Zoom Finally Has End-to-End Encryption. Here's How to Use It

Zoom has gone from startup to verb in record time, by now the de facto video call service for work-from-home meetings and cross-country happy hours alike. But while there was already plenty you could do to keep your Zoom sessions private and secure , the startup has until now lacked the most important ingredient in a truly safe online interaction: end-to-end encryption. Here’s how to use it, now that you can, and why in many cases you may not actually want to.

It’s been a long road to get here. This spring, as Zoom rode the pandemic to video call ubiquity, close observers noticed that the company was calling a feature “end-to-end encrypted” when in fact it was not. Data could be encrypted, yes, but lacked the critical “end-to-end” part, which means that no one—not Zoom, not hackers, not government snoops—can access it as it travels from one user to the other. It’s the difference between your landlord keeping a key to your apartment and being able to change the locks yourself: not the end of the world in either case, but you’d want to know for sure. Especially if you don’t trust your landlord.

You likely already use end-to-end encryption in some form or another. It’s on by default for iMessage and WhatsApp , a staple of encrypted messaging platforms like Signal , and an optional feature in Facebook Messenger . For video chat, your options are more sparse. Apple offers it for up to 32 participants on FaceTime, while WhatsApp allows up to eight people at a time. Signal can manage only one-on-one encrypted calls at the moment. Suffice to say, it’s a hard thing to get right.And so Zoom went on a spending spree, bringing on high-profile consultants from the world of cryptography and buying up Keybase , a company that specializes in end-to-end encryption. The result of that flurry: Zoom finally delivered on its security promises at the end of October.

What Zoom launched is actually a 30-day technical preview; the company will continue to refine the offering through next year. But even in its early days, it offers a significant upgrade in protection for those who need it most.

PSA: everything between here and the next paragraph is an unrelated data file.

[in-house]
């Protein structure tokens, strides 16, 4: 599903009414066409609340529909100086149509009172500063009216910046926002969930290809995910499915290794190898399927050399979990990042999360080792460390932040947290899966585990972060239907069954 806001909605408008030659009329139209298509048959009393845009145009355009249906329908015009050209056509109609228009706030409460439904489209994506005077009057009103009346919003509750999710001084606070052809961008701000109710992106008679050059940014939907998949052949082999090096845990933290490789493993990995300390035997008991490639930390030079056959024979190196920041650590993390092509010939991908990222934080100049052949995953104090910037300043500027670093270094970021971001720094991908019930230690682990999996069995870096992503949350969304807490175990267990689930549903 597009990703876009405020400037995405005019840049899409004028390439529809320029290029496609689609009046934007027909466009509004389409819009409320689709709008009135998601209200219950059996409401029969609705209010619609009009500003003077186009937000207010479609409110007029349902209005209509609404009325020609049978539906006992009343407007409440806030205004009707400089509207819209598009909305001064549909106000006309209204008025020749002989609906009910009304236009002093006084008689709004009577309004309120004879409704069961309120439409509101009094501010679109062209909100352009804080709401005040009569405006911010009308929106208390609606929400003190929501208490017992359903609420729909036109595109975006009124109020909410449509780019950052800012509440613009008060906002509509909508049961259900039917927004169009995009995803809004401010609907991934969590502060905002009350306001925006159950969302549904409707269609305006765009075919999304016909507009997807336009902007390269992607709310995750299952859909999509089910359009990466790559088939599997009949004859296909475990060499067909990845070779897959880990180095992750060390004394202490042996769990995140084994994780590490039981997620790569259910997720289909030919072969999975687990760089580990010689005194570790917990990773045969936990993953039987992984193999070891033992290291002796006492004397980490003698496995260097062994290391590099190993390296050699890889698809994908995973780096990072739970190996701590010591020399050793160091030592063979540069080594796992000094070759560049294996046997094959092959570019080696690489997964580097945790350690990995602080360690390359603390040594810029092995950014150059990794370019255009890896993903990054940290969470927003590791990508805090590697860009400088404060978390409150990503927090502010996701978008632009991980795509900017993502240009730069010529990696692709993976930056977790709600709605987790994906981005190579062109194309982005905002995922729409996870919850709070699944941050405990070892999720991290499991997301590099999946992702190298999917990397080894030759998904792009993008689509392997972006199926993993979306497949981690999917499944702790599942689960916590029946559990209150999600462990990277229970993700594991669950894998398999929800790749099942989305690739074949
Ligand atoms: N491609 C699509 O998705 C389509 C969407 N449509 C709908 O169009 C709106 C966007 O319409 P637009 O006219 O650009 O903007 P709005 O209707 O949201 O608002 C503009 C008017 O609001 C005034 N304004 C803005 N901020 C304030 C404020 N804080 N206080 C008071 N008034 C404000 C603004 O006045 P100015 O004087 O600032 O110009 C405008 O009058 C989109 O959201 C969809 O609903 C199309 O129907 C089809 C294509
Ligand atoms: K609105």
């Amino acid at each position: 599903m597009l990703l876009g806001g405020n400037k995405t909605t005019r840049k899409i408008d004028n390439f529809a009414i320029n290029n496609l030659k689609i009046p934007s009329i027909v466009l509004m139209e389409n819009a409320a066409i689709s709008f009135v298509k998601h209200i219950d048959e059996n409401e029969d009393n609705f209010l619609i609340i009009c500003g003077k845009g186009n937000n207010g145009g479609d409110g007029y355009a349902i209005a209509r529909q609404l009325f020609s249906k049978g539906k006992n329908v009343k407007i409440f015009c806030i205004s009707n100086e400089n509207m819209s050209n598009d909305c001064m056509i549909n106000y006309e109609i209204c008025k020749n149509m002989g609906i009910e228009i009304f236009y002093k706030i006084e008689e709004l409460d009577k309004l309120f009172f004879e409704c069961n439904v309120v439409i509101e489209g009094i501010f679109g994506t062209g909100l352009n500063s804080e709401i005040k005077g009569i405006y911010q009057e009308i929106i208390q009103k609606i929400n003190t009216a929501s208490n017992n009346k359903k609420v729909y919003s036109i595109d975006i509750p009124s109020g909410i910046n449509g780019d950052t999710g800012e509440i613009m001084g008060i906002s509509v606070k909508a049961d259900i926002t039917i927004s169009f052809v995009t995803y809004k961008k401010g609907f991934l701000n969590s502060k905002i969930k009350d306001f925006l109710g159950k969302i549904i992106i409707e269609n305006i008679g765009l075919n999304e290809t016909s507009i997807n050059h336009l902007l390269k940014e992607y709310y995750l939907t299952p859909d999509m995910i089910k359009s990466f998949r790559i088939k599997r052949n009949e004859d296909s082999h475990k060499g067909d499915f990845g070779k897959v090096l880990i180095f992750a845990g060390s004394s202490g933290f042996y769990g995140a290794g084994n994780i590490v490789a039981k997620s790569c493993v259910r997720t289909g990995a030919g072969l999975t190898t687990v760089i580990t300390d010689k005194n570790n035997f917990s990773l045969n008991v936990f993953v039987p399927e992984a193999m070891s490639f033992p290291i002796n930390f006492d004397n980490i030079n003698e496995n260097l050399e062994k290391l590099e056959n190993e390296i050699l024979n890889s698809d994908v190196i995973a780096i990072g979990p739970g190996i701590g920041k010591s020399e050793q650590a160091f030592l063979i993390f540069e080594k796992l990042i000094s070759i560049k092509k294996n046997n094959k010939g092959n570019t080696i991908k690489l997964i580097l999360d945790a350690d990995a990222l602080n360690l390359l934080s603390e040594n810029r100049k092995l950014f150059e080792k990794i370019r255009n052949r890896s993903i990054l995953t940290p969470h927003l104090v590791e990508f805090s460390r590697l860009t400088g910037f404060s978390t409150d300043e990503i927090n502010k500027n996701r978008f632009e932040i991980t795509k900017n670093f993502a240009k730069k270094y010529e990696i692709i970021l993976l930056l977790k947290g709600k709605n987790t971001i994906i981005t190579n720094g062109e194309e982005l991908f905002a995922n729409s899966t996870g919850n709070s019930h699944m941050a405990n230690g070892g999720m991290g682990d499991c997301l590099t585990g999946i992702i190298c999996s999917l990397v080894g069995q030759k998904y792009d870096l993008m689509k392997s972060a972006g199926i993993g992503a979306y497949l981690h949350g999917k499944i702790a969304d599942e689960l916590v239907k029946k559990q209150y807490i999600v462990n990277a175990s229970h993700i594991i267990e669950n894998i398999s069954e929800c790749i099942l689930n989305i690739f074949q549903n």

A Few Limitations

There are a few caveats before deciding whether you want to fully end-to-end encrypt your Zoom calls. First is that Zoom meetings are encrypted by default regardless, just not end-to-end. Which is to say, they’re likely safe enough for most people most of the time. You should absolutely flip the switch for sensitive conversations, but otherwise, as you’ll see in a minute, it may be more trouble than it’s worth in a lot of instances. Also remember that encryption isn’t magic ; the people that you’re talking to could still share whatever you say. And if any of your devices are compromised, well, you’re out of luck.

Turning on end-to-end encryption comes with various inconveniences. When you have it enabled, all call participants need to call in from either the Zoom desktop or mobile apps—not a browser—or a Zoom Room. (That also means no telephone participants.) Features like cloud recording, live transcription, breakout rooms, polling, one-on-one chat, and meeting reactions aren’t compatible with end-to-end encryption, and no one can join the meeting before the host does.

You also need a Zoom account to enable it, which, fair enough. But while Zoom has relented on its previous stipulation that only paying customers could access end-to-end encryption, free accounts still need a valid phone number and billing option to take advantage, which Zoom has said helps prevent abuse of the feature.

Turn on End-to-End Encryption

So! With all of that out of the way, here’s how to actually use Zoom’s end-to-end encryption, if it’s right for you. It’s a little different depending on whether you’re doing so for yourself, for a group, or for all the users in an account that you administer. The good news is, the directions are the same regardless of whether you’re on iOS, Android, or the desktop client.